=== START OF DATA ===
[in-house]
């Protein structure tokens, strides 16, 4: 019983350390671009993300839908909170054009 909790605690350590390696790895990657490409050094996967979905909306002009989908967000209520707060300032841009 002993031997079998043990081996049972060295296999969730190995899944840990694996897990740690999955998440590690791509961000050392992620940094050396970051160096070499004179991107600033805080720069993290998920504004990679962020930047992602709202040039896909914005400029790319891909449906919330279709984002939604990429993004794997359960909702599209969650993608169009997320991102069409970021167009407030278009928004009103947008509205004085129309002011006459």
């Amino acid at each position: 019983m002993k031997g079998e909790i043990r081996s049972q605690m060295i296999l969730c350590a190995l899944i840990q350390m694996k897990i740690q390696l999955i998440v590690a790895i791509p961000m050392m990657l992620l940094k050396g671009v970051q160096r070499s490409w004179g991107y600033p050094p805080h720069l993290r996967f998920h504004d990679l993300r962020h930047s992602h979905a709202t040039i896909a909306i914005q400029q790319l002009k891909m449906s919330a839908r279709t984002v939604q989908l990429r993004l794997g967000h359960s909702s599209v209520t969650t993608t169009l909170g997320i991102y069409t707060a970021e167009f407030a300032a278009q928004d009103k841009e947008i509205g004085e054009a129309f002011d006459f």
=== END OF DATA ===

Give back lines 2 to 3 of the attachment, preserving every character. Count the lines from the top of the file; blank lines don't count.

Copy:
């Protein structure tokens, strides 16, 4: 019983350390671009993300839908909170054009 909790605690350590390696790895990657490409050094996967979905909306002009989908967000209520707060300032841009 002993031997079998043990081996049972060295296999969730190995899944840990694996897990740690999955998440590690791509961000050392992620940094050396970051160096070499004179991107600033805080720069993290998920504004990679962020930047992602709202040039896909914005400029790319891909449906919330279709984002939604990429993004794997359960909702599209969650993608169009997320991102069409970021167009407030278009928004009103947008509205004085129309002011006459």
């Amino acid at each position: 019983m002993k031997g079998e909790i043990r081996s049972q605690m060295i296999l969730c350590a190995l899944i840990q350390m694996k897990i740690q390696l999955i998440v590690a790895i791509p961000m050392m990657l992620l940094k050396g671009v970051q160096r070499s490409w004179g991107y600033p050094p805080h720069l993290r996967f998920h504004d990679l993300r962020h930047s992602h979905a709202t040039i896909a909306i914005q400029q790319l002009k891909m449906s919330a839908r279709t984002v939604q989908l990429r993004l794997g967000h359960s909702s599209v209520t969650t993608t169009l909170g997320i991102y069409t707060a970021e167009f407030a300032a278009q928004d009103k841009e947008i509205g004085e054009a129309f002011d006459f």